Up against the banks
The effort to halt foreclosures grows
Published: July 6, 2011
They came to the microphone, one after another, each bearing witness to a disaster that continues to unfold.
As eight Wayne County commissioners and two Detroit City Council members listened, a stream of people spent nearly three hours at the Coleman A. Young Municipal Center in early June talking about the issue of home foreclosures.
Some wondered why such a hearing was needed at all, given the extent of the crisis.
"If you aren't already aware of what's going on, you are not in touch with the pulse of the people. You are not in touch with reality," said Charles Williams, a Baptist minister. "Michigan is in a state of emergency."
And some did more than talk: They demanded immediate action.
"We're not asking you," one woman shouted. "We are telling you."
What they were calling for is something many would consider a radical reaction to the foreclosure problem: a moratorium that would put a halt to sales and evictions for one year.
The problem is clear enough: Far too many people are losing their homes to foreclosure, and that is having a devastating effect not just on the families being evicted but also on the property values of their neighbors, the well-being of communities and on the budgets of local governments.
Detroit may be one of the epicenters of this crisis, but it has long since spread across Michigan and throughout the country.
More than 2.8 million properties nationwide were in some stage of the foreclosure process in 2010, according to RealtyTrac, a California company that monitors foreclosure activity. Another 197,112 properties were added to the list during the first three months of this year.
In Michigan, about 200,000 homes have been repossessed since 2009. The Center for Responsible Lending, a nonprofit research and policy organization, predicts another 140,000 homes will be foreclosed on in the coming 18 months.
"The reality is that we have a way to go before we hit bottom," says Steve Tobocman, a former state legislator who is now co-chair of the Michigan Foreclosure Prevention Task Force, a collaborative statewide project involving several legal services programs.
Since 2006, what began as a small group of activists has been calling for a moratorium on home foreclosures. For much of that time, their voice has been largely ignored.
But as the crisis has deepened and spread, the movement has gained support. Though still facing a difficult battle, this much has happened:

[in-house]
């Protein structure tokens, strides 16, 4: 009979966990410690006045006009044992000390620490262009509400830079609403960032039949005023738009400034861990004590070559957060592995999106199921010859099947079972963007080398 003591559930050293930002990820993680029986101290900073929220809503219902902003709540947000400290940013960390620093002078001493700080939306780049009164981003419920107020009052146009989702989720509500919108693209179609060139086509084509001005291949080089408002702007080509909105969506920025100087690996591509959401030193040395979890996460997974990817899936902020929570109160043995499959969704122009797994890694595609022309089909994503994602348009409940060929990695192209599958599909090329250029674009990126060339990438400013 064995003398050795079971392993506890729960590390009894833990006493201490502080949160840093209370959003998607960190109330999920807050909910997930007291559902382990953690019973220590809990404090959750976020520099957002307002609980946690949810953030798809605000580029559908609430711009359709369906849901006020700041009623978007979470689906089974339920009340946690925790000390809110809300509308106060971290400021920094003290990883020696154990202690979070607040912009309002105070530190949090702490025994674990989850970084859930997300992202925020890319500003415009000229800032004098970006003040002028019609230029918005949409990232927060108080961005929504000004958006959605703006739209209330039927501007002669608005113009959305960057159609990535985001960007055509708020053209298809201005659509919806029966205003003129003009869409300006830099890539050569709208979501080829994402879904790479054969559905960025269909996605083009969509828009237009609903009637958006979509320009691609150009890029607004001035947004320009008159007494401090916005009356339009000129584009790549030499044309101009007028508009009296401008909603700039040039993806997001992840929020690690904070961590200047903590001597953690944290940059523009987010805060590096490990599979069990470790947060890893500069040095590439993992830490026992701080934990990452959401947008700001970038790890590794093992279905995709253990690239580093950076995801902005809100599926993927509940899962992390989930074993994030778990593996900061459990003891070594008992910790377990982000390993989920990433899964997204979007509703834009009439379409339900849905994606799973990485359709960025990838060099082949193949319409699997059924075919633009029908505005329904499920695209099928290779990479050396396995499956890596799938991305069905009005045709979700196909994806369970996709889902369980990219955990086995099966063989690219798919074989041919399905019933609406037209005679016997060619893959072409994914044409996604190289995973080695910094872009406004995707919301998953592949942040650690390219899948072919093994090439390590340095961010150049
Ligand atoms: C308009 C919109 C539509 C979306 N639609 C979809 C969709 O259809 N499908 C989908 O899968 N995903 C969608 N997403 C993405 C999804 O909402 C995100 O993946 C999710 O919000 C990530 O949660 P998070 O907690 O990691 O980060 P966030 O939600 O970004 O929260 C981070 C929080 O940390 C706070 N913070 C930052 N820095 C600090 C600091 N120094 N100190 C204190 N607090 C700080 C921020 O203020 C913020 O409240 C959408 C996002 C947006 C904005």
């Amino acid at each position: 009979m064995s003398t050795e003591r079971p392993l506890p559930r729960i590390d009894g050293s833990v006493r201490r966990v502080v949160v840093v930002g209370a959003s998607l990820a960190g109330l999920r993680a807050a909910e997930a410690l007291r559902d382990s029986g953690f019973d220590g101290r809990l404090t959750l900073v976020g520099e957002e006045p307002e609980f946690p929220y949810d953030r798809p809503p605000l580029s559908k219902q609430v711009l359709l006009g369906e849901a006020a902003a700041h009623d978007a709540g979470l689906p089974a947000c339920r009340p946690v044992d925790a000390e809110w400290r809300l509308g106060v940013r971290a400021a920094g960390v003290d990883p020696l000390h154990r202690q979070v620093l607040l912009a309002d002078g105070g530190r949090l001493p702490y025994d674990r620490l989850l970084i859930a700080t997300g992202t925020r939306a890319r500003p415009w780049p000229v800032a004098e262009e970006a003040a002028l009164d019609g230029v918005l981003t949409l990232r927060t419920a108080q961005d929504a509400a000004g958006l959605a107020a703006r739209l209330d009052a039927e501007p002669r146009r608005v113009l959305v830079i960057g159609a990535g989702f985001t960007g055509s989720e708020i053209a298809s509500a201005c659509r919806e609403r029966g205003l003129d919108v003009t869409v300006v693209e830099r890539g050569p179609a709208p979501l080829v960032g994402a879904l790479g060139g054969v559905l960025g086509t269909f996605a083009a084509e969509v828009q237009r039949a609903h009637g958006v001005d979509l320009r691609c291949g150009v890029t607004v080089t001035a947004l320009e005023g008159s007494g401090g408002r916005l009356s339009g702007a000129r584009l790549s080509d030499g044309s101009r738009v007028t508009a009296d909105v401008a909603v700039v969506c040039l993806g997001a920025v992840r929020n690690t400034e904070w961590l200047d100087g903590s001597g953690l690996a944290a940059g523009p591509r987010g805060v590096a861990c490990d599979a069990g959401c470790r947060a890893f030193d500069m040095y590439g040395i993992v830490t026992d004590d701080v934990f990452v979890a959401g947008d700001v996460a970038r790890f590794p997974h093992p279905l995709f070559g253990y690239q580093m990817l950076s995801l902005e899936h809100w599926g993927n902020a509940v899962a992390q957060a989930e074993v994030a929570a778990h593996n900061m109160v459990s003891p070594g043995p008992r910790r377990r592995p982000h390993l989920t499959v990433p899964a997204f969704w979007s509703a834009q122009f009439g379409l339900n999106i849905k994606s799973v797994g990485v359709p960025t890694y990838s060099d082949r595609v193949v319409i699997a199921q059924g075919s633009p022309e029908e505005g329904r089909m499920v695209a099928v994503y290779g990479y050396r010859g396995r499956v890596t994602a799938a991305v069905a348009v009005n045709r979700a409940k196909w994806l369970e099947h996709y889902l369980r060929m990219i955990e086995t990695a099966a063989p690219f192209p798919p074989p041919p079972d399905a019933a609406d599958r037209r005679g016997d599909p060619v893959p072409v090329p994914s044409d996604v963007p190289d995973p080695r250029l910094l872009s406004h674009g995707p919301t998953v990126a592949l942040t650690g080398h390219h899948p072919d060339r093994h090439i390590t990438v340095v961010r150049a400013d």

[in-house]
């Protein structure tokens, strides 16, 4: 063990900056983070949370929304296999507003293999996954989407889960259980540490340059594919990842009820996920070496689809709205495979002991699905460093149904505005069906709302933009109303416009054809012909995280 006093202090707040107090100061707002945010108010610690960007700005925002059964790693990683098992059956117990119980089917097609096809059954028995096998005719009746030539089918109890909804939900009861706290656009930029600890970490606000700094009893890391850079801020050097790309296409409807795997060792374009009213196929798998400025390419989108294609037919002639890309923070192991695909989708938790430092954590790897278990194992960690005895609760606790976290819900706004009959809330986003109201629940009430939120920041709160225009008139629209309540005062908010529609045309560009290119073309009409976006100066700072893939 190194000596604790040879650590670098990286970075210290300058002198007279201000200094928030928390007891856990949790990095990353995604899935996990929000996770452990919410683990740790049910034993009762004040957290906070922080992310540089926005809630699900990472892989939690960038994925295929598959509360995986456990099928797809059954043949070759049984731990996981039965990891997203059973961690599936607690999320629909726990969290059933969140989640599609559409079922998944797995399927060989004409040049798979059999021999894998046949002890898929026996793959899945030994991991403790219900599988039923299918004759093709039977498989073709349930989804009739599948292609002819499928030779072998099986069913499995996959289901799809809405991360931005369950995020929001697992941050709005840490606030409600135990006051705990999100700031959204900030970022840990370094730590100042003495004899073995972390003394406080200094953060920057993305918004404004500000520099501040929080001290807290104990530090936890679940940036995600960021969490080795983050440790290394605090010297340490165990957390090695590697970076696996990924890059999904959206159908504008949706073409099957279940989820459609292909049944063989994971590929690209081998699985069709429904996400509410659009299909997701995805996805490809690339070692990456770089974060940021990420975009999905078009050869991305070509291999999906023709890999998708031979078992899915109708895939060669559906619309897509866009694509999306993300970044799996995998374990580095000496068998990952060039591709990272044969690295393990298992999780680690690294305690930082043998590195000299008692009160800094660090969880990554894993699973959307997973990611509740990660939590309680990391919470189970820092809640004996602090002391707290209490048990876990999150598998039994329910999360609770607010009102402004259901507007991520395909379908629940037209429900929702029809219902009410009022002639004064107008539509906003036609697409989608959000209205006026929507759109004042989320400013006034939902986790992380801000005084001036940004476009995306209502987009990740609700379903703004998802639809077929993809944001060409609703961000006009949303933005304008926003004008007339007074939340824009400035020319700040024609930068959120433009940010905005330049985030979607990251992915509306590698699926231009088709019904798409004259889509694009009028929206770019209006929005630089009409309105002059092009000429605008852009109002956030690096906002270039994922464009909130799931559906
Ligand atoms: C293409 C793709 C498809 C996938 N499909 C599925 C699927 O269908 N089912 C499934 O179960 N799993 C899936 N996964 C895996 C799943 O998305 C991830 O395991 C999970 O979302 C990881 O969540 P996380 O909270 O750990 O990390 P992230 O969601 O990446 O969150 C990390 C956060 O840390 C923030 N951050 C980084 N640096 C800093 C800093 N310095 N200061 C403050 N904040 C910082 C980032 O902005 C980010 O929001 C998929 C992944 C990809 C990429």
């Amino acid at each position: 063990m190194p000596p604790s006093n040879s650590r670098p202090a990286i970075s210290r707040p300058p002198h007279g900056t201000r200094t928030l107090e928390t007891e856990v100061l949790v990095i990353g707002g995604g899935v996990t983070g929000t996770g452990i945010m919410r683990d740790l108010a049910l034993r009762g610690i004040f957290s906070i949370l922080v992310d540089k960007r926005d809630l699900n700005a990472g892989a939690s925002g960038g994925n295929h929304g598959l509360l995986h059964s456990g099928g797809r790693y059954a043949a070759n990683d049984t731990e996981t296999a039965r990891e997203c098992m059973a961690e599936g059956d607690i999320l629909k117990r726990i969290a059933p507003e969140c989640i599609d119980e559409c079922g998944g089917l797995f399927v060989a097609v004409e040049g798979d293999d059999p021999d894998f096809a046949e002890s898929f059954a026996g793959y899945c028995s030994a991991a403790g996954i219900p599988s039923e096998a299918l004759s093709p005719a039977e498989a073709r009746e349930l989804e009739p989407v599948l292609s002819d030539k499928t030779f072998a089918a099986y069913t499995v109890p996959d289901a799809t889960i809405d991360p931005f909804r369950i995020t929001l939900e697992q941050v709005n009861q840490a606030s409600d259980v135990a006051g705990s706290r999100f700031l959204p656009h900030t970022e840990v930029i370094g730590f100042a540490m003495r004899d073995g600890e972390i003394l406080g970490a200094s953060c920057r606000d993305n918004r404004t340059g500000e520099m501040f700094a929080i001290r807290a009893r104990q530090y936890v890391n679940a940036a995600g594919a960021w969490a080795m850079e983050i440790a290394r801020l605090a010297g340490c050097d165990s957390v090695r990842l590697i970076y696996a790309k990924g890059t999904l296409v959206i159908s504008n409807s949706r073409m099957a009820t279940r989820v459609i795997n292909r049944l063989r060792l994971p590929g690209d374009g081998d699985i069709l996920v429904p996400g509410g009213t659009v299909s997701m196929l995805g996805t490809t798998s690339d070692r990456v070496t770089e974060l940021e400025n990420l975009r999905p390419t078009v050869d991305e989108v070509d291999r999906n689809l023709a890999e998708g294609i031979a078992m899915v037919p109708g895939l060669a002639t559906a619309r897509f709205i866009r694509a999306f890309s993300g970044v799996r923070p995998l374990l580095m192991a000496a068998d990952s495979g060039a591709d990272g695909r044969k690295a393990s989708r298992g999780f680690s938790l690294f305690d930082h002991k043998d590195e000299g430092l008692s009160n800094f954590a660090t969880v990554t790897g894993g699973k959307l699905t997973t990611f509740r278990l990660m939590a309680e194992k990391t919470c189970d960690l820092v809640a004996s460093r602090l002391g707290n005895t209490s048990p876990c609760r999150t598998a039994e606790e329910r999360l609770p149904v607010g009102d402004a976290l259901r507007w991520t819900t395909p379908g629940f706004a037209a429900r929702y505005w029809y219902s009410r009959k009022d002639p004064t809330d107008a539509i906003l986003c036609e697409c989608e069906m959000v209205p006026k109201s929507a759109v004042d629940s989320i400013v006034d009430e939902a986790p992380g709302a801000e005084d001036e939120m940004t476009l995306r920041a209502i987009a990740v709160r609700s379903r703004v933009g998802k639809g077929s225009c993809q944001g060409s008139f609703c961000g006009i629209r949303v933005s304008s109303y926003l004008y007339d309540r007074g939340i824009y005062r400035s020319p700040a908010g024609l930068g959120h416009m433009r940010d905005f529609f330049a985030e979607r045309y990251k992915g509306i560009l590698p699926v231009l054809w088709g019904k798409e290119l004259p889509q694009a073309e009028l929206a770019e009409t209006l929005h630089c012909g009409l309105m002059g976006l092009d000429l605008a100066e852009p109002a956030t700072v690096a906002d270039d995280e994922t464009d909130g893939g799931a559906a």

At the end of that June public hearing, the eight county commissioners who attended — representing a majority of the 15-member body — pledged to support the Homeowner Protection and Neighborhood Preservation Act, a measure introduced by Highland Park's Martha G. Scott in April.
If approved, the act would call upon the Wayne County sheriff to implement a one-year moratorium on foreclosure sales of occupied residences.
State law dictates that foreclosed properties in Michigan be sold at auctions conducted by county sheriffs, who are elected officials. As such, the Wayne County Board of Commissioners lacks the authority to order Sheriff Benny Napoleon to do anything.
The purpose of passing Scott's measure, activists say, would be to amp up political pressure on Napoleon to halt the sale of foreclosed homes.
Asked to comment on the proposal, Napoleon's director of communications Paula Bridges responded via an e-mail that said, in part:
"As a life-long resident of Detroit and Wayne County, Wayne County Sheriff Benny Napoleon joins countless others in their concern and dismay over economic conditions ravaging what were once strong and vibrant neighborhoods in the form of mortgage foreclosures. As a homeowner who also faces the declining value of neighboring properties, Sheriff Napoleon empathizes greatly with those struggling to maintain ownership of their property. However, due to his position, Sheriff Napoleon is obligated to honor his oath of office which requires him to adhere to state statutes governing the foreclosures."
In other words, the sheriff isn't on board with the plan.
But the legalities aren't that clear-cut, the activists say. For starters, they point out that in early 2009, then-Sheriff Warren Evans — who was also campaigning in what turned out to be an unsuccessful attempt to be elected mayor of Detroit — did briefly impose a unilateral moratorium on the foreclosure auctions.
He claimed his actions were legal and justified because homeowners needed time to take advantage of the federal Troubled Asset Relief Program (TARP), passed by Congress in October 2008 as part of the bank bailout. That federal legislation superseded Michigan law, Evans claimed.
"Federal law pre-empts state law, which means that the TARP provision prevents Michigan's foreclosure law," Evans said during a press conference. "That in turn means that foreclosures cannot move forward until efforts to modify the mortgages of homes covered by TARP have been exhausted. As a result, I have determined that there are sufficient legal grounds for me and for other sheriffs in Michigan to halt mortgage foreclosure sales."
An area lender filed a lawsuit almost immediately, and Evans quickly reversed course. (Attempts to reach Evans for comment were unsuccessful.)
In addition to his own action, Evans also asked then-Governor Jennifer Granholm to declare a state of emergency and impose a statewide moratorium. Granholm responded that she didn't have the authority to do that.
Advocates of a moratorium, however, say there is ample precedent for such an action.
Between 1932 and 1934, during the height of the Great Depression, 25 states passed moratoriums on foreclosure of mortgages. The issue made it all the way to the U.S. Supreme Court. In a 5-4 decision, the court upheld the legality of such measures, saying that they were a justified response by government during a time of economic crisis.
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